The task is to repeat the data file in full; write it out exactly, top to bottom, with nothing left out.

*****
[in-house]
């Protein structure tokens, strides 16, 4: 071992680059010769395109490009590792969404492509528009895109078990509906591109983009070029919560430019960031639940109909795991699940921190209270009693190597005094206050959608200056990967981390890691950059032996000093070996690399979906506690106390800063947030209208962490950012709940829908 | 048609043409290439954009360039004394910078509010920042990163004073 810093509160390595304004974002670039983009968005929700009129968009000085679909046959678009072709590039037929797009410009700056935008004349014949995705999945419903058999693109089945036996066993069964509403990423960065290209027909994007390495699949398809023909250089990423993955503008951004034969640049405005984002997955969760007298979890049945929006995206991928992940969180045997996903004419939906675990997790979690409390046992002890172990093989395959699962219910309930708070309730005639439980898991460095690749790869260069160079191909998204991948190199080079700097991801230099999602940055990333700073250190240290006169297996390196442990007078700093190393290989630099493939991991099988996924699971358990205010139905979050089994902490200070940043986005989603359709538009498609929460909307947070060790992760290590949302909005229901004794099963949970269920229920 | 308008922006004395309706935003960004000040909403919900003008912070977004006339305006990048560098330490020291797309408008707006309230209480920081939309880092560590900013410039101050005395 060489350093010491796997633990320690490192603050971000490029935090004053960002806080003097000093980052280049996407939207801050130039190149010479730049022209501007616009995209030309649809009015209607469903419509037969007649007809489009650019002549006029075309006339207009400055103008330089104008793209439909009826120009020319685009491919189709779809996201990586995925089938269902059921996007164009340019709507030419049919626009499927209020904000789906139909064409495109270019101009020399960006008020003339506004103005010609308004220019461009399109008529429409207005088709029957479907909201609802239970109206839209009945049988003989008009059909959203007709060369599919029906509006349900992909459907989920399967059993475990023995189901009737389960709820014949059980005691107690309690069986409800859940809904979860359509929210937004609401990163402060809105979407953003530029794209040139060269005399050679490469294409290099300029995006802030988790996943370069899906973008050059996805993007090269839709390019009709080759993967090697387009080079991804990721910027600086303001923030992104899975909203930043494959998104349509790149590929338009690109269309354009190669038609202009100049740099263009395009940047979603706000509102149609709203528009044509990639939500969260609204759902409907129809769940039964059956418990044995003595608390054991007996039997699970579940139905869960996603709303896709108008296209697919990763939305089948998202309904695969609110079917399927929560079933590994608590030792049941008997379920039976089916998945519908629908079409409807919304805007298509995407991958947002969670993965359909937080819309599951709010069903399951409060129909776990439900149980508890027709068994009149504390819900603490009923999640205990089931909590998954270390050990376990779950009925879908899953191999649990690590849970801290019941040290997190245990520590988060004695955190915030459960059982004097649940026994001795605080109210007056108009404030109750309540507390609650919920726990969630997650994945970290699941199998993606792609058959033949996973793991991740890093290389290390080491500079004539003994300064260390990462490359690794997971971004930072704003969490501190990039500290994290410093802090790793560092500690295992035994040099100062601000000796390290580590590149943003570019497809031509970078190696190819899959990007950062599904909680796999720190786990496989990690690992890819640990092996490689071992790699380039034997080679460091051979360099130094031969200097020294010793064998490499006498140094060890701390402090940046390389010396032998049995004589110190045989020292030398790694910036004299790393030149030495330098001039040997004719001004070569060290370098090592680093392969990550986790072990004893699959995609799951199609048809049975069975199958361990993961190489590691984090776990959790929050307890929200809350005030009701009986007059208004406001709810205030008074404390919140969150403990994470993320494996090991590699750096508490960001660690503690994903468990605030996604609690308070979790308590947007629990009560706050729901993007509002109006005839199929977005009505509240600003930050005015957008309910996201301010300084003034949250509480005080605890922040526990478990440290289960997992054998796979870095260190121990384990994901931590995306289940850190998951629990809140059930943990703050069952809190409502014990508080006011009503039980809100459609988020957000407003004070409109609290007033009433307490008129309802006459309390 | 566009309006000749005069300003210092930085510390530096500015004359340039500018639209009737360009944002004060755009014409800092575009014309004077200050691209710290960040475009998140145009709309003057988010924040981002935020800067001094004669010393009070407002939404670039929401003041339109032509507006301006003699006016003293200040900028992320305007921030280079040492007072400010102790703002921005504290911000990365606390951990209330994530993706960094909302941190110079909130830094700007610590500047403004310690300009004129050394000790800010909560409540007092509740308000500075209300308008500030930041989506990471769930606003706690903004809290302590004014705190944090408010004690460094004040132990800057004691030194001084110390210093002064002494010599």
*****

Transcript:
[in-house]
């Protein structure tokens, strides 16, 4: 071992680059010769395109490009590792969404492509528009895109078990509906591109983009070029919560430019960031639940109909795991699940921190209270009693190597005094206050959608200056990967981390890691950059032996000093070996690399979906506690106390800063947030209208962490950012709940829908 | 048609043409290439954009360039004394910078509010920042990163004073 810093509160390595304004974002670039983009968005929700009129968009000085679909046959678009072709590039037929797009410009700056935008004349014949995705999945419903058999693109089945036996066993069964509403990423960065290209027909994007390495699949398809023909250089990423993955503008951004034969640049405005984002997955969760007298979890049945929006995206991928992940969180045997996903004419939906675990997790979690409390046992002890172990093989395959699962219910309930708070309730005639439980898991460095690749790869260069160079191909998204991948190199080079700097991801230099999602940055990333700073250190240290006169297996390196442990007078700093190393290989630099493939991991099988996924699971358990205010139905979050089994902490200070940043986005989603359709538009498609929460909307947070060790992760290590949302909005229901004794099963949970269920229920 | 308008922006004395309706935003960004000040909403919900003008912070977004006339305006990048560098330490020291797309408008707006309230209480920081939309880092560590900013410039101050005395 060489350093010491796997633990320690490192603050971000490029935090004053960002806080003097000093980052280049996407939207801050130039190149010479730049022209501007616009995209030309649809009015209607469903419509037969007649007809489009650019002549006029075309006339207009400055103008330089104008793209439909009826120009020319685009491919189709779809996201990586995925089938269902059921996007164009340019709507030419049919626009499927209020904000789906139909064409495109270019101009020399960006008020003339506004103005010609308004220019461009399109008529429409207005088709029957479907909201609802239970109206839209009945049988003989008009059909959203007709060369599919029906509006349900992909459907989920399967059993475990023995189901009737389960709820014949059980005691107690309690069986409800859940809904979860359509929210937004609401990163402060809105979407953003530029794209040139060269005399050679490469294409290099300029995006802030988790996943370069899906973008050059996805993007090269839709390019009709080759993967090697387009080079991804990721910027600086303001923030992104899975909203930043494959998104349509790149590929338009690109269309354009190669038609202009100049740099263009395009940047979603706000509102149609709203528009044509990639939500969260609204759902409907129809769940039964059956418990044995003595608390054991007996039997699970579940139905869960996603709303896709108008296209697919990763939305089948998202309904695969609110079917399927929560079933590994608590030792049941008997379920039976089916998945519908629908079409409807919304805007298509995407991958947002969670993965359909937080819309599951709010069903399951409060129909776990439900149980508890027709068994009149504390819900603490009923999640205990089931909590998954270390050990376990779950009925879908899953191999649990690590849970801290019941040290997190245990520590988060004695955190915030459960059982004097649940026994001795605080109210007056108009404030109750309540507390609650919920726990969630997650994945970290699941199998993606792609058959033949996973793991991740890093290389290390080491500079004539003994300064260390990462490359690794997971971004930072704003969490501190990039500290994290410093802090790793560092500690295992035994040099100062601000000796390290580590590149943003570019497809031509970078190696190819899959990007950062599904909680796999720190786990496989990690690992890819640990092996490689071992790699380039034997080679460091051979360099130094031969200097020294010793064998490499006498140094060890701390402090940046390389010396032998049995004589110190045989020292030398790694910036004299790393030149030495330098001039040997004719001004070569060290370098090592680093392969990550986790072990004893699959995609799951199609048809049975069975199958361990993961190489590691984090776990959790929050307890929200809350005030009701009986007059208004406001709810205030008074404390919140969150403990994470993320494996090991590699750096508490960001660690503690994903468990605030996604609690308070979790308590947007629990009560706050729901993007509002109006005839199929977005009505509240600003930050005015957008309910996201301010300084003034949250509480005080605890922040526990478990440290289960997992054998796979870095260190121990384990994901931590995306289940850190998951629990809140059930943990703050069952809190409502014990508080006011009503039980809100459609988020957000407003004070409109609290007033009433307490008129309802006459309390 | 566009309006000749005069300003210092930085510390530096500015004359340039500018639209009737360009944002004060755009014409800092575009014309004077200050691209710290960040475009998140145009709309003057988010924040981002935020800067001094004669010393009070407002939404670039929401003041339109032509507006301006003699006016003293200040900028992320305007921030280079040492007072400010102790703002921005504290911000990365606390951990209330994530993706960094909302941190110079909130830094700007610590500047403004310690300009004129050394000790800010909560409540007092509740308000500075209300308008500030930041989506990471769930606003706690903004809290302590004014705190944090408010004690460094004040132990800057004691030194001084110390210093002064002494010599």